"Summer, even as an adult, is the time when I allow myself to be most susceptible to crushing on someone." A theory of crushes.
Perhaps the secret to Robyn's "Dancing on My Own": six seconds of silence, eons in pop music, between each line on the verse.

Here, in this remote part of the Andes, the hopeful mission of saving the planet through electric cars is destroying a fragile ecosystem and depleting stores of drinking water.

Almost all lithium goes to electric car batteries; much comes from Chile’s Atacama Desert, now reeling from mining impacts.

↩︎ Bloomberg
2d
There's a 13-year-old in America's premier women's soccer league.
Three million US students don't have home broadband, and the effects show up in the form of lower test scores.

Maybe the thing that defines Montrose is that you’re surrounded by other people who have to think about their finiteness too—and, for a little while, we just don’t. For a couple of hours, the neighborhood simply lets it slip from our minds.

Bryan Washington on Houston’s Montrose, which, like many other American gayborhoods, is under threat of gentrification.

↩︎ BuzzFeed News
2d

A supercut of tedious interviews Debbie Harry has endured.

Personal finance influencers scam the public by ignoring real hardships, proclaiming everyone who saves can be a millionaire.
In the early 20th century, Mary Hallock Greenewalt invented the electronic instruments that would later revolutionize music.
A scientist wants to implant HIV-positive women with embryos CRISPR-edited to reduce in-utero HIV transmission risk.
It should be no surprise the US overspends on health care: In many cases, Americans prefer to ignore—or avoid—medical advice.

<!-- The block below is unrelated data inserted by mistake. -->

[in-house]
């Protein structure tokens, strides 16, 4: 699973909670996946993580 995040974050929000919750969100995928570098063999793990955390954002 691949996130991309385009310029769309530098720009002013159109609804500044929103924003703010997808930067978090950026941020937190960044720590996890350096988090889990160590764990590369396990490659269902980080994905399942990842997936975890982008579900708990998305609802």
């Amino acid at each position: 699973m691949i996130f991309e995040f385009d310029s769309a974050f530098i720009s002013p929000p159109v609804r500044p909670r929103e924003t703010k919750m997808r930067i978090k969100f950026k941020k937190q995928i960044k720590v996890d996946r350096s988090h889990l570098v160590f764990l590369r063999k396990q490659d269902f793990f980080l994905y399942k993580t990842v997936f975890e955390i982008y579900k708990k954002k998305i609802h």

The first Amelia Bedelia book was published in 1963, the same year as Betty Friedan’s “The Feminine Mystique”; the series’ interest in wordplay, literalism, and figurative language is of a piece with its interest in the repetitive, devalued, yet highly intimate quality of women’s work.

Reading Amelia Bedelia as feminist commentary.

↩︎ The New Yorker
2d
How modern life is changing human skeletons: narrower elbows, smaller jaws, and a spiky growth on the backs of skulls.
A trend of publishing only "good news" conveys a message that we never have to change—which could kill us all.
Using a drone to take multiple high-altitude images, a photographer was able to create a 360-degree panorama photo of Mt. Everest.
"Free range." "Pasture fed." "Grass-fed." What those labels really mean, and why you should look for third-party certification.
A dataset of thousands of Duke students' faces is popular in China, where it's used to improve facial recognition technology.

A recent conversation with John Mulaney and Bill Hader that gets good when they start taking questions from the audience. Try 32:45 for Bill Hader's advice on managing anxiety with exercise, medication, or a tip from Jeff Bridges.

Hat tip, the always excellent Laura Olin.

People often get sleepy in lecture halls and conference rooms because of carbon dioxide levels, which also may make you dumber.